An investment in girls’ education today will strengthen the future of women’s leadership tomorrow

Reading Time: 4 minutes
Lindsay Glassco | Mar 8, 2021

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Reading Time: 4 minutes

Today is International Women’s Day, a moment to celebrate achievements made by women in all spheres of life, to mark progress in gender equality, and to reflect on how tenuous these gains are and what more needs to be done. Today, as I honour the power of women around the world and stand in solidarity with them, I would like to also acknowledge the importance of investing in girls.

Girls are leaders today, as well as our women leaders of tomorrow. We cannot achieve gender equality without investing in girls education and ensuring their rights are protected.

As you read this, COVID-19 is unraveling years of progress for women’s and girls’ rights and gender equality, setting them back in every area of their lives. Girls are particularly hard hit yet are invisible in the global response to the pandemic.

young Zimbabwean girl speaking in front of her classroom

Setbacks to girls’ education are setbacks to their leadership

Since the onset of the pandemic, nearly 743 million girls around the world have been pushed out of the classroom due to school closures from the COVID-19 pandemic. Plagued by heightened risks such as child, early and forced marriage, gender-based violence and early or unintended pregnancy, over 11 million of them may never set foot back into school again.

Even before the pandemic, education was out of reach for many girls who were forced to drop out for the reasons stated above, but also simply because they are girls, and their education is valued less than educating boys. Sadly, if it’s a choice between sending a girl or her brother to school, it’s often the girl who loses out.

Education is foundational for a girl’s future in so many ways. Through Plan International’s work in over 75 countries worldwide, we know that investing in girls’ education is one of the most powerful tools to break the cycle of poverty and disadvantage from one generation to the next. It has a multiplier effect on a girl’s agency and opportunities today and her leadership tomorrow. The impact it has on her future family and within her community is incontrovertible.

Better-educated women tend to be healthier, participate more in the formal labour market, earn more, give birth to fewer children, marry at a later age, and provide better health care and education to their children. According to UNICEF, when girls are educated, and particularly when they complete secondary education:

  • Economies are strengthened
  • Child marriage declines
  • Lifetime earnings rise
  • Child and maternal mortality rates fall, and child stunting falls

Research conducted by Citi Global Insights and Plan International, showed that emerging economies that achieve 100 per cent secondary school completion rates for girls by 2030 could see their GDP boosted by an average of 10 per cent.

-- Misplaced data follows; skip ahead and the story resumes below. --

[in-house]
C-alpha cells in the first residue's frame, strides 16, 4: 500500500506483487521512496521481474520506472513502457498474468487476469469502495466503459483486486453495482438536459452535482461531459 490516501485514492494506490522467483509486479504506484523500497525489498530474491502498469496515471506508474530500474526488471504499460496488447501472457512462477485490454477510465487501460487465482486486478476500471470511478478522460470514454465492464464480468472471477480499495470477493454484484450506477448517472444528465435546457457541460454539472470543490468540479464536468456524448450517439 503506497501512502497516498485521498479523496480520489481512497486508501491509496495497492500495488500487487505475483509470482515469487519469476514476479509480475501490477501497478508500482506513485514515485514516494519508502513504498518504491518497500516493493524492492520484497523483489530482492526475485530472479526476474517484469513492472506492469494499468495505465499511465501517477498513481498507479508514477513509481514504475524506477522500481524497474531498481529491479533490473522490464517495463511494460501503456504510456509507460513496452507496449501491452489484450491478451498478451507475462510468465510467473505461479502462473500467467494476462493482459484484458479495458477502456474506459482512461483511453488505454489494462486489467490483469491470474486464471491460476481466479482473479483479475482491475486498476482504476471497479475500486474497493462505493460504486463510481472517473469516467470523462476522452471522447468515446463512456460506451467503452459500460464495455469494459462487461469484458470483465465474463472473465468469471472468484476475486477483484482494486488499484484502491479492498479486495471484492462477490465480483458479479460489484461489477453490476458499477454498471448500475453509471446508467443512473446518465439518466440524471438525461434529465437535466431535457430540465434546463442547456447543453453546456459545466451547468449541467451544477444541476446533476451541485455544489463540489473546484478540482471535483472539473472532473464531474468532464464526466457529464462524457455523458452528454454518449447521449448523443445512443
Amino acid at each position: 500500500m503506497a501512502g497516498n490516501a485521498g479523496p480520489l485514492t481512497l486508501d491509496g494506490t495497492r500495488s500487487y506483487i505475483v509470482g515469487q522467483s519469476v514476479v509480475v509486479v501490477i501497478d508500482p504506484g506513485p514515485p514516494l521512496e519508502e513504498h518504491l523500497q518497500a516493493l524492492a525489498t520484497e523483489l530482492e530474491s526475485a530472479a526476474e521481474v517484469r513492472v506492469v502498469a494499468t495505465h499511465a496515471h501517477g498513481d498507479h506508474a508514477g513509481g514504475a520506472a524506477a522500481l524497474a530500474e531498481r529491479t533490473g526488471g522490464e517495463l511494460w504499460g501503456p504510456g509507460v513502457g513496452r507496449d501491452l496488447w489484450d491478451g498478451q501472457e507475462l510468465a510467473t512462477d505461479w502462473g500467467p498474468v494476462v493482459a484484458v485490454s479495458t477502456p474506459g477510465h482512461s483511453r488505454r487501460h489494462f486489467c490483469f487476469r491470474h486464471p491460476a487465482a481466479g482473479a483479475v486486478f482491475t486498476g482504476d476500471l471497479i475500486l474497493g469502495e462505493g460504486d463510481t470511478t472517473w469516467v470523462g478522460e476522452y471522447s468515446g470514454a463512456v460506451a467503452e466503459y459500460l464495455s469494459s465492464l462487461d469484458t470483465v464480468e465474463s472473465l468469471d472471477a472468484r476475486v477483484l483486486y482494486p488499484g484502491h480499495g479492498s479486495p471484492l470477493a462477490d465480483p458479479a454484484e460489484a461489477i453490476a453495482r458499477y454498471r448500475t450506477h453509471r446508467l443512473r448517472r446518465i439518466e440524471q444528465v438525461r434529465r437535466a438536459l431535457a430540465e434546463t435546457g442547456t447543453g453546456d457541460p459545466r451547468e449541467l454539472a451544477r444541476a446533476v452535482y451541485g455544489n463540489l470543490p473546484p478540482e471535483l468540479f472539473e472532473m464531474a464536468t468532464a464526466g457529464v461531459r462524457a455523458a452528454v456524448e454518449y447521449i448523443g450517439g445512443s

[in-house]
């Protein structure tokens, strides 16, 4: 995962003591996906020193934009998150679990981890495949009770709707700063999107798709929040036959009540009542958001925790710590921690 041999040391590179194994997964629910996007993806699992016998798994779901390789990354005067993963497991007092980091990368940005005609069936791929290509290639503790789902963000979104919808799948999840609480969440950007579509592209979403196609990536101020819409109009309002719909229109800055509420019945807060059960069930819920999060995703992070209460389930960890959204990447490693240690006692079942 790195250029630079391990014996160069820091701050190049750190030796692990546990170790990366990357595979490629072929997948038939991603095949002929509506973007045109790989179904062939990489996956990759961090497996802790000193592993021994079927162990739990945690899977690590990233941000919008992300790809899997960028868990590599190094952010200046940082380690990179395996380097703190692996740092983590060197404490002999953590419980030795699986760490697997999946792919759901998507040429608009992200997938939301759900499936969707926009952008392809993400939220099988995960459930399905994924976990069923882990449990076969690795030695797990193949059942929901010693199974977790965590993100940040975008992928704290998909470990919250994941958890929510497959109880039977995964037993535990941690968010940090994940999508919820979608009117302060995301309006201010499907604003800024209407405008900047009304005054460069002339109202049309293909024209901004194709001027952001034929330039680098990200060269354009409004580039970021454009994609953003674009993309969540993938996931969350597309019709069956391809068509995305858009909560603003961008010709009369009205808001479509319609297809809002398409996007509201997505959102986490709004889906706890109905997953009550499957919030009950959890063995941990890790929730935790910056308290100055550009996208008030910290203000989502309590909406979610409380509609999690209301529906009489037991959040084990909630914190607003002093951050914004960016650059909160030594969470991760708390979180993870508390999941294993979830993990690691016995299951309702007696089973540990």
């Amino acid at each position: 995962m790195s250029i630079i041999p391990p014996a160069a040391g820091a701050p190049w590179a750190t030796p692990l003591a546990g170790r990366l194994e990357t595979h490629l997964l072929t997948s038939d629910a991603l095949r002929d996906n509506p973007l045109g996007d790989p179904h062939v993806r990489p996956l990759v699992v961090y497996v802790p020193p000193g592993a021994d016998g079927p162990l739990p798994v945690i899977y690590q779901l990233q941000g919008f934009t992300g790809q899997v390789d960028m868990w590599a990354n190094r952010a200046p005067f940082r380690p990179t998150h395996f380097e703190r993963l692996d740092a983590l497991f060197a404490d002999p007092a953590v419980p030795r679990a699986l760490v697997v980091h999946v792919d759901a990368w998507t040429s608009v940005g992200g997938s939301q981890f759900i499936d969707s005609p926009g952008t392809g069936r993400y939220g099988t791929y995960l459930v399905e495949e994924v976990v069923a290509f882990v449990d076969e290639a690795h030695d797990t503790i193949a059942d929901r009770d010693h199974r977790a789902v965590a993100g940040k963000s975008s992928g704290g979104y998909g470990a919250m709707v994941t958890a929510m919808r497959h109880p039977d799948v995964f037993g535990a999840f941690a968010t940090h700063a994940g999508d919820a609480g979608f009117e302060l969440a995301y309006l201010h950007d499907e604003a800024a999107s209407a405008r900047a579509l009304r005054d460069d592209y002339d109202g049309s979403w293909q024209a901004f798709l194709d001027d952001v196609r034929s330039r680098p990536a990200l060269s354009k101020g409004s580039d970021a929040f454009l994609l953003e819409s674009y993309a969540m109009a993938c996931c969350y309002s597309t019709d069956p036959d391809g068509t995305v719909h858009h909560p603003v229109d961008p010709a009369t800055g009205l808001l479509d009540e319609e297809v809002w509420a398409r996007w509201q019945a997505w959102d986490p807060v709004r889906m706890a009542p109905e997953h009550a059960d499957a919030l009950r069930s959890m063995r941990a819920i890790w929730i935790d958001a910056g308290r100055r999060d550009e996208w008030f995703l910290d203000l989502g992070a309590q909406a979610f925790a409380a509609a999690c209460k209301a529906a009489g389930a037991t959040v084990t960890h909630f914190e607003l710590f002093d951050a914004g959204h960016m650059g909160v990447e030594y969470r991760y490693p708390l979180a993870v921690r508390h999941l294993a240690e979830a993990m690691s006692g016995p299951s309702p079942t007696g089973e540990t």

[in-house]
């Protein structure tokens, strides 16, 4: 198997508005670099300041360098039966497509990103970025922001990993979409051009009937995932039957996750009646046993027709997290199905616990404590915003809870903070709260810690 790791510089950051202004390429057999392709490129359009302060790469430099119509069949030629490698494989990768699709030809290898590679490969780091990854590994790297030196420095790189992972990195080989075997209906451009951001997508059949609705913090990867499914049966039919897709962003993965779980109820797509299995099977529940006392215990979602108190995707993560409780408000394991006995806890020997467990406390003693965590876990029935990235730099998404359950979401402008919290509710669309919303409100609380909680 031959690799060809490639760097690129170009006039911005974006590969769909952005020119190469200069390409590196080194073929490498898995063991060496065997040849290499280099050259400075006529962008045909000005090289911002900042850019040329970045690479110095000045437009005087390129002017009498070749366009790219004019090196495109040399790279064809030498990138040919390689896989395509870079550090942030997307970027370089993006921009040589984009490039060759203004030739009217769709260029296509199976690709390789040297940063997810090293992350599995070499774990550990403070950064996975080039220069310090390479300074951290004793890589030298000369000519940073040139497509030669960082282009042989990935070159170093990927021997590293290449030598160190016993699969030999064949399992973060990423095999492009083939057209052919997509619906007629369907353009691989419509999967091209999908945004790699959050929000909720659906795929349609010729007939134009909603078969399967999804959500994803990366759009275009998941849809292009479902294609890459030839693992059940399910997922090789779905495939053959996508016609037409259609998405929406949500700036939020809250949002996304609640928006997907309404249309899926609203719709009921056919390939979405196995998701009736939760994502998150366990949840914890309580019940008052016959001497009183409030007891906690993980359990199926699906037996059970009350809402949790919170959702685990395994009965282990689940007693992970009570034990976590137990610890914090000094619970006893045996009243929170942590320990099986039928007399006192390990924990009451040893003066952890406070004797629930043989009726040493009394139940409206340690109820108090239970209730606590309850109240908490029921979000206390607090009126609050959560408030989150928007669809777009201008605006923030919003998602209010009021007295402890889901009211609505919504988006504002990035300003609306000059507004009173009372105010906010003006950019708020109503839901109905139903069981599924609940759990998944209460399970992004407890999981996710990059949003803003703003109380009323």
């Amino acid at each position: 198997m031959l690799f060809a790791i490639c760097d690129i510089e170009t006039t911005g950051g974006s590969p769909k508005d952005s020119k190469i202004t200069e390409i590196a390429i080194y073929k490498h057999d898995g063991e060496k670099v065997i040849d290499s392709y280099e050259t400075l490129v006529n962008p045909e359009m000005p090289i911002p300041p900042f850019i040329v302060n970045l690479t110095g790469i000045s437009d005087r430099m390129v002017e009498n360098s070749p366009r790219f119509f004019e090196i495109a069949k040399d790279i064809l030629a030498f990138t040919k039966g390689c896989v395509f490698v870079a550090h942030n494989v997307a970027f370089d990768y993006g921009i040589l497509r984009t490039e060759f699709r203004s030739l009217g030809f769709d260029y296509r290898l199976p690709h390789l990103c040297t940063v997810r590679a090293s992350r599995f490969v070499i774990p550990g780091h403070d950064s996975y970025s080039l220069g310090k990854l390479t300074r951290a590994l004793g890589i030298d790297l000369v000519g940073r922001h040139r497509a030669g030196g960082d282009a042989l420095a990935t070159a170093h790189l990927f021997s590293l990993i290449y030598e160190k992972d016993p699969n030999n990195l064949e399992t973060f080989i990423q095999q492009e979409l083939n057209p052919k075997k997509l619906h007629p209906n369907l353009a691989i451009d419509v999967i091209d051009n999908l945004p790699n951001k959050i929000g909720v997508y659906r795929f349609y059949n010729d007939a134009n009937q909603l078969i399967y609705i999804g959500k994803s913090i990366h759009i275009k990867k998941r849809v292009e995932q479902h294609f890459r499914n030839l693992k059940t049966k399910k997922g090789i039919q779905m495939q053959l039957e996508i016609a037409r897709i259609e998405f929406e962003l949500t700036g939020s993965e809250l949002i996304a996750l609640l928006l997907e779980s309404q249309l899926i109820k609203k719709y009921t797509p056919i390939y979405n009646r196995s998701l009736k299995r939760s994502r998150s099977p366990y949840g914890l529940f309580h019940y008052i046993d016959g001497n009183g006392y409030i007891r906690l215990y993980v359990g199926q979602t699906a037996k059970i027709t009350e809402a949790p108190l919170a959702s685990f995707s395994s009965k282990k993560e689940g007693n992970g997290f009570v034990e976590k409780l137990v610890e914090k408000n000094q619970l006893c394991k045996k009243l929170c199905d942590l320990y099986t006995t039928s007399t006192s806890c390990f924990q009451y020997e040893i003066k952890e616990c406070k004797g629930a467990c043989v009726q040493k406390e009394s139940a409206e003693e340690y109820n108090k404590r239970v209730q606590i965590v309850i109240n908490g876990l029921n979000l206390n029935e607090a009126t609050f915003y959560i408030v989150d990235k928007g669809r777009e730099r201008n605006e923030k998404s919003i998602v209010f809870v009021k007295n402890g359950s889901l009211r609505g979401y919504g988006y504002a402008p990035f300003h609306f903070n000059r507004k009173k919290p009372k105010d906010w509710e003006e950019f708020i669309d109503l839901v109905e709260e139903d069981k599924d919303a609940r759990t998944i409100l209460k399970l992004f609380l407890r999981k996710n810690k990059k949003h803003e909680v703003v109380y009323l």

We also know that for girls, schools are more than a place for education, particularly when gender roles and inequities are considered. Schools can provide a safe and empowering place where girls learn about their rights, are supported by trusted allies, grow their confidence, build their agency and gain important skills that are vital for their lives and future goals. Ensuring girls are able to complete secondary school, develop critical life-skills and make decisions that affect their lives is an important component of enabling them to reach their full potential.

Investing in girls’ education protects and promotes their rights, builds their agency as leaders today, and strengthens the future of women’s leadership in every sphere tomorrow.

student smile at the camera while doing math on a chalkboard

Working alongside girls on leadership and rights

Plan International Canada works with children and young people – especially young women and girls – so that they can realize their rights. We do this by working with them and those in their communities to strengthen their knowledge, skills and agency. We address the root causes of inequality and harmful gender norms, working at all levels from the individual, to the household, community level and policies, systems and services level. As a result, girls are better prepared to seize opportunities as they enter adulthood, gain independence and develop their leadership. This important work has continued throughout the COVID-19 pandemic. 

In addition to programmatic interventions, Plan International Canada also advocates to governments and other leaders on girls’ rights. We co-create platforms for girls and young women to advocate for themselves because we believe firmly that no decision about girls should be made without girls. Space must be created for girls to be heard and for them to lead.

Three young women with UN Secretary-General's Youth Envoy stand together in front of wall with UN’s sustainable development goals icons.

This International Women’s Day I encourage people all over Canada to join the many conversations about women’s achievements, their rights and how all genders can work towards gender equality. Share your opinions, your ideas and bring your creativity to these conversations, wherever they are happening, with girls as part of the conversation.

If you are a girl or young woman – International Women’s Day is a day for you and other girls in all their diversity. Your solutions for today’s problems are needed now more than ever.

The actions we take today will shape our future. Investing in girls’ education is a powerful action that helps girls take their rightful place as the leaders of today and protect the future of women’s leadership tomorrow. 

Learn more about how COVID-19 is affecting girls, and how you can help Stop the Setback.